C was a lovey baby. She cuddled with her burp cloths in her sleep, quickly learning to seek comfort from their oft washed cottony softness. Then she met the doggy and never looked back. I handed him to her while wandering around a Carter’s one lazy shopping afternoon with a pal and had to buy him because within minutes she had soaked his ear with her drool. To my dismay he’s been her closest confidant ever since.
Don’t get me wrong, I love that doggy. I love that she finds comfort in his plush belly. I love that he’s been with her every day and night since the day she met him. I love that he’ll settle her instantly whenever she’s upset. I don’t love that he has a music box in his head and I can’t throw him in the wash. And boy does he need it; the frequent Dryeling doesn’t quite cut it.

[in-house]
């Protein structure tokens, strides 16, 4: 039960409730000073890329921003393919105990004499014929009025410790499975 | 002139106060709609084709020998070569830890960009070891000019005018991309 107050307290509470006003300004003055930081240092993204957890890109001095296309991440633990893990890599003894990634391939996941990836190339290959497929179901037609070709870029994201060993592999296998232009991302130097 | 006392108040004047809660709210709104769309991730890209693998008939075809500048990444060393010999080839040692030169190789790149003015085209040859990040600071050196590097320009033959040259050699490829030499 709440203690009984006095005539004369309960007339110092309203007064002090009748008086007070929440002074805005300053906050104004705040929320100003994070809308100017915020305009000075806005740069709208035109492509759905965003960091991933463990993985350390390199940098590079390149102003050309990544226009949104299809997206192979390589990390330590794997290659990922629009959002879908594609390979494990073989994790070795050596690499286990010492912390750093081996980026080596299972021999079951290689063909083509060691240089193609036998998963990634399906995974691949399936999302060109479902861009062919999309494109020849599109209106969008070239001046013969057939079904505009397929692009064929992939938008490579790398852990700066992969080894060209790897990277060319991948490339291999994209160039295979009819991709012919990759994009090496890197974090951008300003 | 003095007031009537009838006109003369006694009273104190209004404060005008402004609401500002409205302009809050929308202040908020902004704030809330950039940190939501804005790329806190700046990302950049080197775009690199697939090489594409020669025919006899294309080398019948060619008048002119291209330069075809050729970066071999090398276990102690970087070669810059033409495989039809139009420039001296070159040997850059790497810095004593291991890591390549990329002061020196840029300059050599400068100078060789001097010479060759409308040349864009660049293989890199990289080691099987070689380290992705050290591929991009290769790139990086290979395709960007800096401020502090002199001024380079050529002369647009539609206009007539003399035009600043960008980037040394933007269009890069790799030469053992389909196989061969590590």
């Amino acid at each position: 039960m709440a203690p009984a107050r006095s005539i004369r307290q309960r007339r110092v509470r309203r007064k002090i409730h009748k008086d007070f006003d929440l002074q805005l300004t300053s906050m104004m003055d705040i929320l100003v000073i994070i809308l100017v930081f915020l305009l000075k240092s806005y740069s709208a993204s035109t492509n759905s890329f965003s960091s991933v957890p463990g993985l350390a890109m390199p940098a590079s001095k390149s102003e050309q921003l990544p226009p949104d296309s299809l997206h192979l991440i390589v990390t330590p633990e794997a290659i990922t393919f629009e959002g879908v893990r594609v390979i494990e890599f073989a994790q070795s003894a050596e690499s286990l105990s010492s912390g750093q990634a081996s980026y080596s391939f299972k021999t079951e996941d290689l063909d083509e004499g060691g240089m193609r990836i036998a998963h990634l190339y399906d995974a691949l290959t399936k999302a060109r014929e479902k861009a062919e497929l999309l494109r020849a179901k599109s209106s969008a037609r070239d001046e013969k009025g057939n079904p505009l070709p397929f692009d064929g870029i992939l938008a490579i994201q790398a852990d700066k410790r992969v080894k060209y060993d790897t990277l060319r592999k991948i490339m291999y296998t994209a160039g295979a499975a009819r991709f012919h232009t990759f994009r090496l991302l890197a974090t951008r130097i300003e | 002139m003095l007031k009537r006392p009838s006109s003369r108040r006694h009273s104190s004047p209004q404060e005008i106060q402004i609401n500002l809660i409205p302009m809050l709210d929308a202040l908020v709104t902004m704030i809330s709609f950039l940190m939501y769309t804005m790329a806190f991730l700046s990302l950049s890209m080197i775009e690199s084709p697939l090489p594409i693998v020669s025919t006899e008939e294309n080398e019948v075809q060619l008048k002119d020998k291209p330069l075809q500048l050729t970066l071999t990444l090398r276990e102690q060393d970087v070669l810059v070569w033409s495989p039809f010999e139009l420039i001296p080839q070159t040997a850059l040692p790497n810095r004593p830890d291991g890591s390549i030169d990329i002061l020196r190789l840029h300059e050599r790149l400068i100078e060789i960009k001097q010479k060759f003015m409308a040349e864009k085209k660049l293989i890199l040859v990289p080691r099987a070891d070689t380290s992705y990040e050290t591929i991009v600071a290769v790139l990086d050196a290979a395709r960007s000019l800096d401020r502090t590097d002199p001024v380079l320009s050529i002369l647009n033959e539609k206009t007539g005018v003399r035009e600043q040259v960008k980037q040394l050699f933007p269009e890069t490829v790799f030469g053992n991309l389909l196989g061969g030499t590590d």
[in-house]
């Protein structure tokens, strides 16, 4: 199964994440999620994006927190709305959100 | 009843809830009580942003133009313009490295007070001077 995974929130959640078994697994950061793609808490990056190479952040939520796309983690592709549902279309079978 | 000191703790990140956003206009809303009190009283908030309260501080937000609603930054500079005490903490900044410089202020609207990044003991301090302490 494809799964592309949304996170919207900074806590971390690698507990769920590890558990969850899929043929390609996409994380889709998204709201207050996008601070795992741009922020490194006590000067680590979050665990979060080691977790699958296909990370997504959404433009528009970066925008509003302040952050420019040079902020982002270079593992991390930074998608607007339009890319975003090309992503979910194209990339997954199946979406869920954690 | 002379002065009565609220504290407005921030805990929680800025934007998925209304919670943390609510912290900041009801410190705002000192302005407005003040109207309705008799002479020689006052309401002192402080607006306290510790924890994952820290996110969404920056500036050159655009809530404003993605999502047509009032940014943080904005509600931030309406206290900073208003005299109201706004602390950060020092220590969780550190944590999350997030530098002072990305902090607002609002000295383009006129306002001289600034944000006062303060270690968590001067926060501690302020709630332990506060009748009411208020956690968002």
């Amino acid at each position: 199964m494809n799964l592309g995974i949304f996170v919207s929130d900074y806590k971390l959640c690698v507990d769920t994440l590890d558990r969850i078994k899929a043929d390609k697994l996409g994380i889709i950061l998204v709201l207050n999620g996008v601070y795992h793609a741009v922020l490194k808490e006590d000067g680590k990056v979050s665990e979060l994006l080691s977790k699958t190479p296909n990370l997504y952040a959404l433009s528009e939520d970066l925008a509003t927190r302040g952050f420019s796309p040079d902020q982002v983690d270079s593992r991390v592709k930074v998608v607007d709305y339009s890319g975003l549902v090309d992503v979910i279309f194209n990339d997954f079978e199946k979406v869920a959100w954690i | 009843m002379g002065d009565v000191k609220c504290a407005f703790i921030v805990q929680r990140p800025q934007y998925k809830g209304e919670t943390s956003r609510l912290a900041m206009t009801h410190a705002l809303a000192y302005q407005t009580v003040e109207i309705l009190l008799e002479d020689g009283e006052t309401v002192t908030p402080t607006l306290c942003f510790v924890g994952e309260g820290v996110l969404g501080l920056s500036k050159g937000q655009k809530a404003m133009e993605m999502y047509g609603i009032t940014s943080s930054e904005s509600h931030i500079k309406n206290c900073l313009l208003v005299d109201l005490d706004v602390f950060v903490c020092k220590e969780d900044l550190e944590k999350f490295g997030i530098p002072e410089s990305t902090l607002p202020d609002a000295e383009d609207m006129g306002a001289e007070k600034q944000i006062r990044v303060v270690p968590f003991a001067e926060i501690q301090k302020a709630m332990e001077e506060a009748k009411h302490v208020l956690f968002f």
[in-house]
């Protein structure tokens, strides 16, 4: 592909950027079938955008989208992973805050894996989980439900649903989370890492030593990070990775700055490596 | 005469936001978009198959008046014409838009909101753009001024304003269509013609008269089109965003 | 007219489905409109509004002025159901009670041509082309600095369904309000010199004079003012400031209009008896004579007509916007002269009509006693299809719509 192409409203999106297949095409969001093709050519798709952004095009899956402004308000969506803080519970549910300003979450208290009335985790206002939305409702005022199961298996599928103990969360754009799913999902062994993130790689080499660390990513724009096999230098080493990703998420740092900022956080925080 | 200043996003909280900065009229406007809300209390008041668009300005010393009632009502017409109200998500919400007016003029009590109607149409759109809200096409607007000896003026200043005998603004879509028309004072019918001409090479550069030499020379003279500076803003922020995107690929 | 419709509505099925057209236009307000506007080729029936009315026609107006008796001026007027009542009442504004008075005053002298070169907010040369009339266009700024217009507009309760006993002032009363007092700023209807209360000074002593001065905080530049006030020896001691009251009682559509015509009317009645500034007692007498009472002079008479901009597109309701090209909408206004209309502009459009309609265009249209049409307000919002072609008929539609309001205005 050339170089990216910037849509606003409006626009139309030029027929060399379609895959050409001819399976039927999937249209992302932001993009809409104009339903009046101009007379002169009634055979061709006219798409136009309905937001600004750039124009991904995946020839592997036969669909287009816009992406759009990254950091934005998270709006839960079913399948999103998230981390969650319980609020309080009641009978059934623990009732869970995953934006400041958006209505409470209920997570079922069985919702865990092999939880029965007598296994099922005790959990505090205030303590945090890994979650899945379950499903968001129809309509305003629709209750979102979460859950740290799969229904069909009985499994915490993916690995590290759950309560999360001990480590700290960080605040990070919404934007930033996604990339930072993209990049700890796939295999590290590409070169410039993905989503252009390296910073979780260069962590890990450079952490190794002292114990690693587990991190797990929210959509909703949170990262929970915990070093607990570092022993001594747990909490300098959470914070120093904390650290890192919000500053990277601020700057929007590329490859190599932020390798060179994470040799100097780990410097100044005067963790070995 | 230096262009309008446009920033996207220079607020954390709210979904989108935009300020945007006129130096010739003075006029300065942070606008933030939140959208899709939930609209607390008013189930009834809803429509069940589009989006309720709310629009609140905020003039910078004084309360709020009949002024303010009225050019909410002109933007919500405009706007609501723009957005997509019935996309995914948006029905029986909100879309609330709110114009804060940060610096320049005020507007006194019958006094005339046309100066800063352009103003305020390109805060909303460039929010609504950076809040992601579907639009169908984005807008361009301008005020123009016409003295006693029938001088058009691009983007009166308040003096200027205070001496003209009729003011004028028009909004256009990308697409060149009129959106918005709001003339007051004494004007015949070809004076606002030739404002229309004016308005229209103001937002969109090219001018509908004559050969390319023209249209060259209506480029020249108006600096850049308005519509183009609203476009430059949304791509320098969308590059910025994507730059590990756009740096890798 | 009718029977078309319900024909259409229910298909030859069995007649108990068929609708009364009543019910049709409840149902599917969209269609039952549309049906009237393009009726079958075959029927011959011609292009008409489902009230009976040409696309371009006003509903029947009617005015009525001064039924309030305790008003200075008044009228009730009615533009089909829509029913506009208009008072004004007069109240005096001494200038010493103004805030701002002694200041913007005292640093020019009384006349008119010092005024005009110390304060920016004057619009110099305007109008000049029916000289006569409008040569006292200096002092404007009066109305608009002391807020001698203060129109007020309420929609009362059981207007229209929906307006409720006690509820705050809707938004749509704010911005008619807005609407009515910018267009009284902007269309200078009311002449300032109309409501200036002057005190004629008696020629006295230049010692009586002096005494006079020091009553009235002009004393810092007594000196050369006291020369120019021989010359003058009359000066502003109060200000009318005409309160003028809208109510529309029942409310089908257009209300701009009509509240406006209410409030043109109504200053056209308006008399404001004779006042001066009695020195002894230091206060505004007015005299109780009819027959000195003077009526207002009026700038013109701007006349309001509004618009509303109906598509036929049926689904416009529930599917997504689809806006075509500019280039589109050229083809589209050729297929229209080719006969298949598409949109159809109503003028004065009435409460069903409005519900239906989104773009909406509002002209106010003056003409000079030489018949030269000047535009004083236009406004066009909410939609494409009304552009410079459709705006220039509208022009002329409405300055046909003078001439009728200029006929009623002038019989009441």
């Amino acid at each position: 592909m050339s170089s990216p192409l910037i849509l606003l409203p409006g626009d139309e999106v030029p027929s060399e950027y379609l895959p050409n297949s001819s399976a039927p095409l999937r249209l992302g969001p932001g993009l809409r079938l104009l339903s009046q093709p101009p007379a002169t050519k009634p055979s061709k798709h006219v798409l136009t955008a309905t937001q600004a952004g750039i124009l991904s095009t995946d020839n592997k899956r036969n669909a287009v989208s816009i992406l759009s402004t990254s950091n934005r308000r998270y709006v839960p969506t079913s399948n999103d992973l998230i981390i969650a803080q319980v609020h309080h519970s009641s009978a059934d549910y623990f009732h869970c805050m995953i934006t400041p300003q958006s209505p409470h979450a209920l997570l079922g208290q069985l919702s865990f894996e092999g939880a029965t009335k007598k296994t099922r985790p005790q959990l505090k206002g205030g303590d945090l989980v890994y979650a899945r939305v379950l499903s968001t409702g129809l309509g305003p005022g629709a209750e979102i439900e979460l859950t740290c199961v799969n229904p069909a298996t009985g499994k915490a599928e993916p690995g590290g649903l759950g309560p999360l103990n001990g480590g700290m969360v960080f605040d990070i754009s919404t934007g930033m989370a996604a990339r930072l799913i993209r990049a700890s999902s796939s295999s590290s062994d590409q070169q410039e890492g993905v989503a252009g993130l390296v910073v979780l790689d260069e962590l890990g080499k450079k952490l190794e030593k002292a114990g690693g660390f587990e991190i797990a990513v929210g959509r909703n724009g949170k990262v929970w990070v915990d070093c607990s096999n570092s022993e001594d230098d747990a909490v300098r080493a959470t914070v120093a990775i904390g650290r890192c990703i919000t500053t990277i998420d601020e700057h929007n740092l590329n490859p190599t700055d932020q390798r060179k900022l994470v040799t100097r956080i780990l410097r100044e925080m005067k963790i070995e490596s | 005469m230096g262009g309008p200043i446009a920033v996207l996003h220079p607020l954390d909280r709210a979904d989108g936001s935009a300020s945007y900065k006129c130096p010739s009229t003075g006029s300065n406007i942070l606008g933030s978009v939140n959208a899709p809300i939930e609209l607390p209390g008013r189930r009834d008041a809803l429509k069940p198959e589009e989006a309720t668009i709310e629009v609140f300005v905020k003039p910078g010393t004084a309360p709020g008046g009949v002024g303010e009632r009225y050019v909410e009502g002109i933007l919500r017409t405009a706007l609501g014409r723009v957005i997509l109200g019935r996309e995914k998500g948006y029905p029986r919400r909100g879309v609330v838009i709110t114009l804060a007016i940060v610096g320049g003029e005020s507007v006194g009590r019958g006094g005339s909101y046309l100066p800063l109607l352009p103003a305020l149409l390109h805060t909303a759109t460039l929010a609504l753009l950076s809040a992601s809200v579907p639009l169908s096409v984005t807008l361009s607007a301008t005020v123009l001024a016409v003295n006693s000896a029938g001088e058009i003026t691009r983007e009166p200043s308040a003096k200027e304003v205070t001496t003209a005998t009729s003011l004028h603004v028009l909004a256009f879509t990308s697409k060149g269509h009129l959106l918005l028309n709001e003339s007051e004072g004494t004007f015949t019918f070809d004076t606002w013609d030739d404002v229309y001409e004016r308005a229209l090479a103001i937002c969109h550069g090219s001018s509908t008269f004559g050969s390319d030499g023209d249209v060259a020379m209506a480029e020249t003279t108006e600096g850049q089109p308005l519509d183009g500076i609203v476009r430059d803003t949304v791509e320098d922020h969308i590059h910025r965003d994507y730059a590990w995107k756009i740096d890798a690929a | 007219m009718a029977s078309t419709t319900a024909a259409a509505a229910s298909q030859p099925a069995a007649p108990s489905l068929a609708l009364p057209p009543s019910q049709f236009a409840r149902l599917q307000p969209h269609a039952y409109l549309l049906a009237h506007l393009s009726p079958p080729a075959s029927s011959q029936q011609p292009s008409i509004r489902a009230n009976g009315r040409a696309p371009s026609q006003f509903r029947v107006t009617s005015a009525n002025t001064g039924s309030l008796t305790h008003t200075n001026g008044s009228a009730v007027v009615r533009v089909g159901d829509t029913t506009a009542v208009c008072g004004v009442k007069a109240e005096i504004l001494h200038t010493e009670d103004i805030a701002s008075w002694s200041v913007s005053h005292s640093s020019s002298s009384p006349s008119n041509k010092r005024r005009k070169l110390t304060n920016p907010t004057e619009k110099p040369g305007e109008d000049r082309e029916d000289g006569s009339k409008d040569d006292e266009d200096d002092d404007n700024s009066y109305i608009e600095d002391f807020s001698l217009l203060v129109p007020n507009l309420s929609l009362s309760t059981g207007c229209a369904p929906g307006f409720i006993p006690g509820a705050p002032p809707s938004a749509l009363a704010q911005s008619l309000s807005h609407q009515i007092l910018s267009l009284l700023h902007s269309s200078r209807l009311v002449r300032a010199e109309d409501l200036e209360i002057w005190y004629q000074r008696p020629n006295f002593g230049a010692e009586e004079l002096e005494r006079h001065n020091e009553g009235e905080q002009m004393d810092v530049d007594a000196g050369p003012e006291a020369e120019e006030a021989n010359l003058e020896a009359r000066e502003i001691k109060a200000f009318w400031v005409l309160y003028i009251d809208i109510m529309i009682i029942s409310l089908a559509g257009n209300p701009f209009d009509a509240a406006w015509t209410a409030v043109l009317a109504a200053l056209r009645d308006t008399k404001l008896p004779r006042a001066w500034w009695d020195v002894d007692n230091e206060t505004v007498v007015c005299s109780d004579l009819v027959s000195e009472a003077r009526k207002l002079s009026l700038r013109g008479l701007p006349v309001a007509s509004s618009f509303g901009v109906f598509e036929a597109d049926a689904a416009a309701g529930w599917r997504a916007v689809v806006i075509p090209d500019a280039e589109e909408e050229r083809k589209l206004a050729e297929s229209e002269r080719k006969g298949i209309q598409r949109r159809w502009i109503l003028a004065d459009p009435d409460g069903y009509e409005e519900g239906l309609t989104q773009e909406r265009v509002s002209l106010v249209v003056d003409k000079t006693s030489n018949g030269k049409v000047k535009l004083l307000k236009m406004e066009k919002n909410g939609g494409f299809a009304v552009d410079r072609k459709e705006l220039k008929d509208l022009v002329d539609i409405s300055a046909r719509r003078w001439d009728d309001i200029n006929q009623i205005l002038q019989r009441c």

I was adamant that I would control the lovey situation the second time around. I’ve been pushing Taggies blankets on Little L almost from day one. There’s always one on hand, or tucked next to her face as she naps in the bouncy or the car seat. She likes it, but she’s fine without. I like it, but I think I’m going to lose the fight.
You see, Little L has a lovey she prefers over all else. A lovey that calms her instantly when she’s upset. A lovey she reaches for when she’s tired or cranky. That lovey is my hand. Either one, she’s not picky. When I reach back into her car seat to fumble for her pacifier I feel her little hands grasp my bigger one and clutch hard. She raises my hand to her cheek and I hear a little sigh of relief. Within moments her grip slackens and her breathing deepens; she’s asleep. In her crib at night when she fusses I just have to place my hand against her cheek for her to relax back into sleep. She sits on my lap and holds my hand, and she always, always reaches for my hands when I’m near by.
I’ll keep pushing the Taggies blanket; it might be hard for her to take my hand to school or to camp with her. But as loveys go, she could have picked much worse. After all, at least I can wash my hand easily.